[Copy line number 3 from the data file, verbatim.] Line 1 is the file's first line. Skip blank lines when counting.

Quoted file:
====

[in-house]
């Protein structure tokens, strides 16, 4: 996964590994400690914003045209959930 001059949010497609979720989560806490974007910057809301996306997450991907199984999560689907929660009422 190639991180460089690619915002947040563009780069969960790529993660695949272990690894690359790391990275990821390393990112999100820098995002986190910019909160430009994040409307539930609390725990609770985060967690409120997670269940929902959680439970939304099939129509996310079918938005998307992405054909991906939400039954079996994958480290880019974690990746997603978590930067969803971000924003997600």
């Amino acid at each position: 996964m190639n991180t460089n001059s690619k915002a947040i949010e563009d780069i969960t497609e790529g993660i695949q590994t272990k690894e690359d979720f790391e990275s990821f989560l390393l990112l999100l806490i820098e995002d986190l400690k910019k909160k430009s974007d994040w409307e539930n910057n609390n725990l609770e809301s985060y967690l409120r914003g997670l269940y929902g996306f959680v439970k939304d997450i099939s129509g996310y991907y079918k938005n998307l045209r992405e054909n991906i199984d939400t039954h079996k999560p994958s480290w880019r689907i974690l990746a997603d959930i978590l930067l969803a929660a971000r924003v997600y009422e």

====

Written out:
């Amino acid at each position: 996964m190639n991180t460089n001059s690619k915002a947040i949010e563009d780069i969960t497609e790529g993660i695949q590994t272990k690894e690359d979720f790391e990275s990821f989560l390393l990112l999100l806490i820098e995002d986190l400690k910019k909160k430009s974007d994040w409307e539930n910057n609390n725990l609770e809301s985060y967690l409120r914003g997670l269940y929902g996306f959680v439970k939304d997450i099939s129509g996310y991907y079918k938005n998307l045209r992405e054909n991906i199984d939400t039954h079996k999560p994958s480290w880019r689907i974690l990746a997603d959930i978590l930067l969803a929660a971000r924003v997600y009422e």